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Protein structure 3d
Protein structure 3d
Protein structure 3d
Protein structure 3d
Protein structure 3d
Protein structure 3d
Protein structure 3d
Protein structure 3d
Protein structure 3d
Protein structure 3d
Protein structure 3d
Protein structure 3d
Protein structure 3d
Protein structure 3d
Protein structure 3d
Protein structure 3d
Protein structure 3d
Protein structure 3d
Protein structure 3d
Protein structure 3d
Protein structure 3d
Protein structure 3d
Protein structure 3d
Protein structure 3d
Protein structure 3d
Protein structure 3d
Protein structure 3d
Protein structure 3d
Protein structure 3d
Protein structure 3d
Protein structure 3d
Protein structure 3d
Protein structure 3d
Protein structure 3d
Protein structure 3d
Protein structure 3d
Protein structure 3d
Protein structure 3d
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Protein structure 3d

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Transcript

  • 1. Protein 3-Dimensional Structure and Function
  • 2. Terminology • Conformation – spatial arrangement of atoms in a protein • Native conformation – conformation of functional protein
  • 3. Protein Classification • Simple – composed only of amino acid residues • Conjugated – contain prosthetic groups (metal ions, co-factors, lipids, carbohydrates) Example: Hemoglobin – Heme
  • 4. Protein Classification • One polypeptide chain - monomeric protein • More than one - multimeric protein • Homomultimer - one kind of chain • Heteromultimer - two or more different chains (e.g. Hemoglobin is a heterotetramer. It has two alpha chains and two beta chains.)
  • 5. Protein Classification Fibrous – 1) polypeptides arranged in long strands or sheets 2) water insoluble (lots of hydrophobic AA’s) 3) strong but flexible 4) Structural (keratin, collagen)
  • 6. Globular – • polypeptide chains folded into spherical or globular form • water soluble • contain several types of secondary structure • diverse functions (enzymes, regulatory proteins)
  • 7. Catalase
  • 8. Keratin Collagen
  • 9. Protein Function • Catalysis – enzymes • Structural – keratin • Transport – hemoglobin • Trans-membrane transport – Na+/K+ ATPases • Toxins – rattle snake venom, ricin • Contractile function – actin, myosin • Hormones – insulin • Storage Proteins – seeds and eggs • Defensive proteins – antibodies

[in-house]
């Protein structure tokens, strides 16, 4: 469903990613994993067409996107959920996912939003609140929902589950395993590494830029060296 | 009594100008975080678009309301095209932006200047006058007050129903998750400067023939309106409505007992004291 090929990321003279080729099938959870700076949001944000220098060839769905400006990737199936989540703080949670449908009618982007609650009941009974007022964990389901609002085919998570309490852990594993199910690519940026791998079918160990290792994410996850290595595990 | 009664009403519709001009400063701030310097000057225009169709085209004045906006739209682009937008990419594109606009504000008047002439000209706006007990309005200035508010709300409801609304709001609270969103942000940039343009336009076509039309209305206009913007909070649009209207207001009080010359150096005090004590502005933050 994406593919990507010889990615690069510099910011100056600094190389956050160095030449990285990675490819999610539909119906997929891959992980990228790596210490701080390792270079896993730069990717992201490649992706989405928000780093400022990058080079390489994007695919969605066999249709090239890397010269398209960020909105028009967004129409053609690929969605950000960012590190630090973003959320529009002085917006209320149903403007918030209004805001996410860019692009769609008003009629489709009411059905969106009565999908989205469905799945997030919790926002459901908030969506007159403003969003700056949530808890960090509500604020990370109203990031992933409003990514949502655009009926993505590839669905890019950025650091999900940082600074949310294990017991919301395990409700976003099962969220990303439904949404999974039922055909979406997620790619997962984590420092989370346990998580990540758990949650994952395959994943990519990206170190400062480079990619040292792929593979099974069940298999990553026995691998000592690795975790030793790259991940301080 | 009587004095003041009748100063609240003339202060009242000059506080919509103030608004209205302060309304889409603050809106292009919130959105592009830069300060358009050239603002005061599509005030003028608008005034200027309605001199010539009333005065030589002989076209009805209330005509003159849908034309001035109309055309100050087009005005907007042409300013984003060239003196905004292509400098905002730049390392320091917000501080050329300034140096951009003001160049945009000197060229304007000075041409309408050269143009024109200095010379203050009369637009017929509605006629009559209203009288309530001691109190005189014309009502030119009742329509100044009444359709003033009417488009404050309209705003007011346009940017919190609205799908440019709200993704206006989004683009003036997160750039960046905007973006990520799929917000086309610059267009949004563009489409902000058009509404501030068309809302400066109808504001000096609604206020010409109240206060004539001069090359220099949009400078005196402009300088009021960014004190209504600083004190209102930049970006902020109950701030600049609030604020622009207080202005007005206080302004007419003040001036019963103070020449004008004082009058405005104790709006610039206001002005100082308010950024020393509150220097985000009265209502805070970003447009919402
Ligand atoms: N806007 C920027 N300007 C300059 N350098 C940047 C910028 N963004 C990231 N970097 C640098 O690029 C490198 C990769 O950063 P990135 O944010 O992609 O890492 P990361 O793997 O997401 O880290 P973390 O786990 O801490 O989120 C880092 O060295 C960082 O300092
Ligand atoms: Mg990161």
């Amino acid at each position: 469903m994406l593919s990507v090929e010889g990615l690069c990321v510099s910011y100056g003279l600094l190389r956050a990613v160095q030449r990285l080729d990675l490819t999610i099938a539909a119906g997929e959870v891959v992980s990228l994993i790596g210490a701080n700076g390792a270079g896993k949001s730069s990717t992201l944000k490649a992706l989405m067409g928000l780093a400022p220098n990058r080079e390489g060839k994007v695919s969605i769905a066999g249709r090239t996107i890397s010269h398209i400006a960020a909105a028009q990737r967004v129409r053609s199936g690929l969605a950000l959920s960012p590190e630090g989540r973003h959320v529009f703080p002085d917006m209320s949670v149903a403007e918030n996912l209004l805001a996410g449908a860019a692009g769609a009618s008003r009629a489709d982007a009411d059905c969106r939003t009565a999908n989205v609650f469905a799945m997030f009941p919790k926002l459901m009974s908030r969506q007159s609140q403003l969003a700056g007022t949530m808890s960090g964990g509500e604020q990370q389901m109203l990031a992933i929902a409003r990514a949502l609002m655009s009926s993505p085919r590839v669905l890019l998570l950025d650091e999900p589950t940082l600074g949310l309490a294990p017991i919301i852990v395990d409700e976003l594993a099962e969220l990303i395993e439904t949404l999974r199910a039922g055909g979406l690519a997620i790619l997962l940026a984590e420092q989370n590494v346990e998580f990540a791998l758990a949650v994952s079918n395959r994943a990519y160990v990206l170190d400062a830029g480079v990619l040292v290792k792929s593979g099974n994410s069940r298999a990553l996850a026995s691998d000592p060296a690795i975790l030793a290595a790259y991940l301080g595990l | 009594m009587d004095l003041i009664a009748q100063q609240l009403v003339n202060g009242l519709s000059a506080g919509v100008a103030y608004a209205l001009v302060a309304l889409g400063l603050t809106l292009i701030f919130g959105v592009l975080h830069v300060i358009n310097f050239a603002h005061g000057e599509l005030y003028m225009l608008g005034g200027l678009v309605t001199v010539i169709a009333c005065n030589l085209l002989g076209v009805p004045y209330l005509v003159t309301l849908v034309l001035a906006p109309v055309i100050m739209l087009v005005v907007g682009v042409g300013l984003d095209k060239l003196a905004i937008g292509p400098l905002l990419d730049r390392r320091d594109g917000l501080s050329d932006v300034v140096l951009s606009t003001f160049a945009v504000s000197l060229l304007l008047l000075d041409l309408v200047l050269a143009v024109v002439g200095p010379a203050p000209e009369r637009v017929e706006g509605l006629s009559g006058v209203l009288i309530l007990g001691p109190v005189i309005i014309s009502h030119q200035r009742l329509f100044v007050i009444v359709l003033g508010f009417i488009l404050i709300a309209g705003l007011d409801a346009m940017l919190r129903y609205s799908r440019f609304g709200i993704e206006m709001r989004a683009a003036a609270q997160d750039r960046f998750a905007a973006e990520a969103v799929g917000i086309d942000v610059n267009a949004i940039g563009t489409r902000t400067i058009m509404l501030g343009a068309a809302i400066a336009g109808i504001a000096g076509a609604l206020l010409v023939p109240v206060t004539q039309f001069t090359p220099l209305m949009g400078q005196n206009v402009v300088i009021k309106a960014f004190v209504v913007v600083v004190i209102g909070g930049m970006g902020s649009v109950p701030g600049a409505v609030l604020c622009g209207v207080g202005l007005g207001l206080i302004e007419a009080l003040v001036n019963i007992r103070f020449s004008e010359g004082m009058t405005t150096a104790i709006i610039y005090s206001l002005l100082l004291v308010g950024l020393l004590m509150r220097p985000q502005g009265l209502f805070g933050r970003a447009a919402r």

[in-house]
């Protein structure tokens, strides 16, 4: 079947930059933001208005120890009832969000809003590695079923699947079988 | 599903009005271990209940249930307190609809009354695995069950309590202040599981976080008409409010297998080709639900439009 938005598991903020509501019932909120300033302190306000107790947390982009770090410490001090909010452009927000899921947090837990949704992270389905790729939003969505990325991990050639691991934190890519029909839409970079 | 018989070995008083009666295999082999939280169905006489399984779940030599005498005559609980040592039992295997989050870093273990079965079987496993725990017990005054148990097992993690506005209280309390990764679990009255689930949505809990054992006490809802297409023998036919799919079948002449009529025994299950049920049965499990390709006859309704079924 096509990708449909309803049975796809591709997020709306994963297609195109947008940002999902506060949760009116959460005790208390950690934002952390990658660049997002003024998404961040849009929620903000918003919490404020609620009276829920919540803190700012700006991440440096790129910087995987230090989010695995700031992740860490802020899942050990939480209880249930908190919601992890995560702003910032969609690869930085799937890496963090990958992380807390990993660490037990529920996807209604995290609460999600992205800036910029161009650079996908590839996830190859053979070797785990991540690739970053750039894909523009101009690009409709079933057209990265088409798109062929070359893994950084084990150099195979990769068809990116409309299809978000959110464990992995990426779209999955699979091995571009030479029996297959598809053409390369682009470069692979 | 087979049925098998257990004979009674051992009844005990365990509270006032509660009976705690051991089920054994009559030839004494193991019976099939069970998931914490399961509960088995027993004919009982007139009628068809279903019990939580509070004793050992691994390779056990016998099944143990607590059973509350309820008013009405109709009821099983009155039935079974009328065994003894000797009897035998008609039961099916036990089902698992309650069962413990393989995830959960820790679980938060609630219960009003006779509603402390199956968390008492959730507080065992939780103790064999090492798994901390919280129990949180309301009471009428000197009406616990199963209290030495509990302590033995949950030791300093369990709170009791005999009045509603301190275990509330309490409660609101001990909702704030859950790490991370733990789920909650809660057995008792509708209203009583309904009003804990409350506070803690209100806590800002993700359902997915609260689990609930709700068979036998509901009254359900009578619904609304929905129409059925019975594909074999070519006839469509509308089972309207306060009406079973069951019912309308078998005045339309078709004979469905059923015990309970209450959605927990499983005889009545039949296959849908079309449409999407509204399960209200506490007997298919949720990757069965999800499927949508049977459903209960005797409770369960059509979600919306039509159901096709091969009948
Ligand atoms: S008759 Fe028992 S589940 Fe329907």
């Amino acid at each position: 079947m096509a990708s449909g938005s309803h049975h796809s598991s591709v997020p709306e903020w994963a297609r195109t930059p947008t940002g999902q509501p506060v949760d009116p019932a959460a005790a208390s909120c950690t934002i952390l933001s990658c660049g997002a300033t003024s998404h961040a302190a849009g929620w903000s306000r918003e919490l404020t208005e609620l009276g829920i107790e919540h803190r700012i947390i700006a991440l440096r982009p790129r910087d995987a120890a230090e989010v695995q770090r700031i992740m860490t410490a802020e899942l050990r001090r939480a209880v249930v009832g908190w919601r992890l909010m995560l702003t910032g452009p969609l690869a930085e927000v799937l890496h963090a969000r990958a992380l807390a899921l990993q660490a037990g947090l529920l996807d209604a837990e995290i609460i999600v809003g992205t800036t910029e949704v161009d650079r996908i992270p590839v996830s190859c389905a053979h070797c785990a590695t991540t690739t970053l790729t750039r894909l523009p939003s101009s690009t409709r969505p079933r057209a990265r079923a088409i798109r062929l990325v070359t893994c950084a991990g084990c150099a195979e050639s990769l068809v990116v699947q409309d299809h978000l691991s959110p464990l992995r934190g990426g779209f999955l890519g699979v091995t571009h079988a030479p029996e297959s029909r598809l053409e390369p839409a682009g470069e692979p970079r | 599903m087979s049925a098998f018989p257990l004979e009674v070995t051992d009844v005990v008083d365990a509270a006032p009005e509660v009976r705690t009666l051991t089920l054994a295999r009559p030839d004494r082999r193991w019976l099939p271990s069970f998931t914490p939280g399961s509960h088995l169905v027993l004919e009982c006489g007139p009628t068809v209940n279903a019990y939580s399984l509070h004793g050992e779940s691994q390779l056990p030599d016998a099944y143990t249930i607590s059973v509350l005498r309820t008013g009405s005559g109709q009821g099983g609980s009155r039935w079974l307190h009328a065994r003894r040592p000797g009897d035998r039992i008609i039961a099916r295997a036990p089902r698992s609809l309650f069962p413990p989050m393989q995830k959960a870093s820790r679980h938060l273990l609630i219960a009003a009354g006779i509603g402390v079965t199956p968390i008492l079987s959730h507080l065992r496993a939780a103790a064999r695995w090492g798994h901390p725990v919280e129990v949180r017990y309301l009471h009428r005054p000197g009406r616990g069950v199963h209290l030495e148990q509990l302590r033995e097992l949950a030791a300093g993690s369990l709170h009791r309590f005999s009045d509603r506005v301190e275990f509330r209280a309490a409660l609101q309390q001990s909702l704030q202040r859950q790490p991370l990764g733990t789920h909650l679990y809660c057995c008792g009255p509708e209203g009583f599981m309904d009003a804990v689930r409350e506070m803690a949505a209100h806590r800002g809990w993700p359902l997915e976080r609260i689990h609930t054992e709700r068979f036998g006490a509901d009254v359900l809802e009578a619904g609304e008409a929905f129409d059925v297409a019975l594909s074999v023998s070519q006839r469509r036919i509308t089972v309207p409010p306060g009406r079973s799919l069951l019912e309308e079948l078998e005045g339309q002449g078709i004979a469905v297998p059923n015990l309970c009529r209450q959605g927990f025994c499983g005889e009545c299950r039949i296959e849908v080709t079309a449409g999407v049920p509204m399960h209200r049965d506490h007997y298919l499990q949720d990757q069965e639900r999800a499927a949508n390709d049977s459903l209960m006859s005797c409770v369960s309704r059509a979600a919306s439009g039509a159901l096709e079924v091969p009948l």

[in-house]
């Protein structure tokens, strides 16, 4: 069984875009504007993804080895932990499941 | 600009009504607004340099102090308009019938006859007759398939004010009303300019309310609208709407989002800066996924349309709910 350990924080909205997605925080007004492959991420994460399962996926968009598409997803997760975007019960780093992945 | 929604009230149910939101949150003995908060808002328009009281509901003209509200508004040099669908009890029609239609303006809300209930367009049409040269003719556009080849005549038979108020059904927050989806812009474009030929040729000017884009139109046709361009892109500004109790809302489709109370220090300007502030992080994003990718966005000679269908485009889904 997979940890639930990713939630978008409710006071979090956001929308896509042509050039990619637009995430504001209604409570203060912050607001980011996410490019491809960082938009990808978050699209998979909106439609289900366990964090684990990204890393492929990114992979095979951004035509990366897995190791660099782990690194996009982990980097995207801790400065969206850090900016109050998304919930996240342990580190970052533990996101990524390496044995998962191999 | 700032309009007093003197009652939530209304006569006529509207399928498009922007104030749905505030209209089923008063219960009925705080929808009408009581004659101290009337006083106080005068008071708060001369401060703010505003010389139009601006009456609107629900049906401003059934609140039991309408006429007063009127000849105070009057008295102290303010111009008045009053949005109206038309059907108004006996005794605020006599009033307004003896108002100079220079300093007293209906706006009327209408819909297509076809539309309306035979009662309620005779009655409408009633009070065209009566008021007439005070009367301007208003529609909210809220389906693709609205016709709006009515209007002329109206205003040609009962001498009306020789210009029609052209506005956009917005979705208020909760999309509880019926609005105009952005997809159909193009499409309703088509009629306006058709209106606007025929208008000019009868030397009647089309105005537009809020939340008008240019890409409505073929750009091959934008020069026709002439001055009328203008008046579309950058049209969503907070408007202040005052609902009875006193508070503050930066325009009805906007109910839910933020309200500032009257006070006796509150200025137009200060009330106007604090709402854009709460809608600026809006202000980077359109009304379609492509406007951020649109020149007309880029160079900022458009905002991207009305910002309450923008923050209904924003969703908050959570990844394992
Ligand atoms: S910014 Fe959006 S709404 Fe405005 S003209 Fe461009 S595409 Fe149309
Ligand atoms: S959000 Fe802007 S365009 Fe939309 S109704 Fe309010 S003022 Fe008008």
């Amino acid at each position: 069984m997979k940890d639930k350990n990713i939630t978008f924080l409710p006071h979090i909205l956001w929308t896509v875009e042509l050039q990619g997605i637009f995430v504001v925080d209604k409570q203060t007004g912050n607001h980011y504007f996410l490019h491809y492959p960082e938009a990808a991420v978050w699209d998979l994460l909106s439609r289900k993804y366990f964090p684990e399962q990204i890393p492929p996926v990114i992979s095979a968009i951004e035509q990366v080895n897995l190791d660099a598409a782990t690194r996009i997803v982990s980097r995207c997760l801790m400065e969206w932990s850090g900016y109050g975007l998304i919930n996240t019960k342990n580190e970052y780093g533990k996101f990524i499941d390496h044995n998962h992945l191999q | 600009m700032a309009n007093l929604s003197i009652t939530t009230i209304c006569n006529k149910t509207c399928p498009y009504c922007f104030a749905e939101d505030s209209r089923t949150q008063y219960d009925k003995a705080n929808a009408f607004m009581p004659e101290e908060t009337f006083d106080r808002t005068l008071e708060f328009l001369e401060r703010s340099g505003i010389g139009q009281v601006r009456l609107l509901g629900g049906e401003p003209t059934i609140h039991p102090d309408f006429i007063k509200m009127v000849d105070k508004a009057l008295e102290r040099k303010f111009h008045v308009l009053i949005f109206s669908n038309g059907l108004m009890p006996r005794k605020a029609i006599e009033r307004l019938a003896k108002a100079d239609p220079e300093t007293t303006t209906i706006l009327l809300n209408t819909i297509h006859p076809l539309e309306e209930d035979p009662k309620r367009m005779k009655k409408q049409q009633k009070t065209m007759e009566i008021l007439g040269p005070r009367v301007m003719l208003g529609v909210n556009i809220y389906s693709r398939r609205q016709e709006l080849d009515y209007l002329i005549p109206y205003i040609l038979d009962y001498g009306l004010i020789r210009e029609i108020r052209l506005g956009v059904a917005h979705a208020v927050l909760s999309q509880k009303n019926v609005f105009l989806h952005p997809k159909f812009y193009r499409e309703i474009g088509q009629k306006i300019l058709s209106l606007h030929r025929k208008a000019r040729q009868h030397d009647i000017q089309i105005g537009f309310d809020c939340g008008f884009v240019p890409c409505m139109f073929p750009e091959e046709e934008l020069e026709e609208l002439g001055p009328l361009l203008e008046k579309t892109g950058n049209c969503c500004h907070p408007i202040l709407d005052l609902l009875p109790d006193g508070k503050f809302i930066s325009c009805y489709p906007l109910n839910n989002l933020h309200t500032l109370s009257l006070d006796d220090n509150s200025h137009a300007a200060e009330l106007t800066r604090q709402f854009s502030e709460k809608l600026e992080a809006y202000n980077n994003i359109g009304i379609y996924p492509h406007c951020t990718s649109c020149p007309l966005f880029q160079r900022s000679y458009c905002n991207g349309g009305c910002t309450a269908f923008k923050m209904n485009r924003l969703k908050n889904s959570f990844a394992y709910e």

• 10. 4 Levels of Protein Structure
  • 11. Non-covalent forces important in determining protein structure • van der Waals: 0.4 - 4 kJ/mol • hydrogen bonds: 12-30 kJ/mol • ionic bonds: 20 kJ/mol • hydrophobic interactions: <40 kJ/mol
  • 12. 1o Structure Determines 2o, 3o, 4o Structure • Sickle Cell Anemia – single amino acid change in hemoglobin related to disease • Osteoarthritis – single amino acid change in collagen protein causes joint damage
  • 13. Classes of 2o Structure • Alpha helix • B-sheet • Loops and turns
  • 14. 2o Structure Related to Peptide Backbone •Double bond nature of peptide bond cause planar geometry •Free rotation at N - aC and aC- carbonyl C bonds •Angle about the C(alpha)-N bond is denoted phi (f) •Angle about the C(alpha)-C bond is denoted psi (y) •The entire path of the peptide backbone is known if all phi and psi angles are specified
  • 15. Not all f/y angles are possible
  • 16. Ramachandran Plots
  • 17. • Describes acceptable f/y angles for individual AA’s in a polypeptide chain. • Helps determine what types of 2o structure are present
  • 18. Alpha-Helix • First proposed by Linus Pauling and Robert Corey in 1951 • Identified in keratin by Max Perutz • A ubiquitous component of proteins • Stabilized by H-bonds
  • 19. Alpha-Helix •Residues per turn: 3.6 •Rise per residue: 1.5 Angstroms •Rise per turn (pitch): 3.6 x 1.5A = 5.4 Angstroms •amino hydrogen H-bonds with carbonyl oxygen located 4 AA’s away forms 13 atom loop
  • 20. Right handed helix
  • 21. Alpha-Helix All H-bonds in the alpha-helix are oriented in the same direction giving the helix a dipole with the N-terminus being positive and the Cterminus being negative
  • 22. Alpha-Helix •Side chain groups point outwards from the helix •AA’s with bulky side chains less common in alpha-helix •Glycine and proline destabilizes alpha-helix
  • 23. Amphipathic Alpha-Helices + One side of the helix (dark) has mostly hydrophobic AA’s Two amphipathic helices can associate through hydrophobic interactions
  • 24. Beta-Strands and Beta-Sheets • Also first postulated by Pauling and Corey, 1951 • Strands may be parallel or antiparallel • Rise per residue: – 3.47 Angstroms for antiparallel strands – 3.25 Angstroms for parallel strands – Each strand of a beta sheet may be pictured as a helix with two residues per turn
  • 25. Beta-Sheets • Beta-sheets formed from multiple side-by-side beta-strands. • Can be in parallel or anti-parallel configuration • Anti-parallel beta-sheets more stable
  • 26. Beta-Sheets • Side chains point alternately above and below the plane of the beta-sheet • 2- to 15 beta-strands/beta-sheet • Each strand made of ~ 6 amino acids
  • 27. Loops and turns Loops • Loops usually contain hydrophillic residues. • Found on surfaces of proteins • Connect alpha-helices and beta-sheets Turns • Loops with < 5 AA’s are called turns • Beta-turns are common
  • 28. Beta-turns • allows the peptide chain to reverse direction • carbonyl C of one residue is H-bonded to the amide proton of a residue three residues away • proline and glycine are prevalent in beta turns

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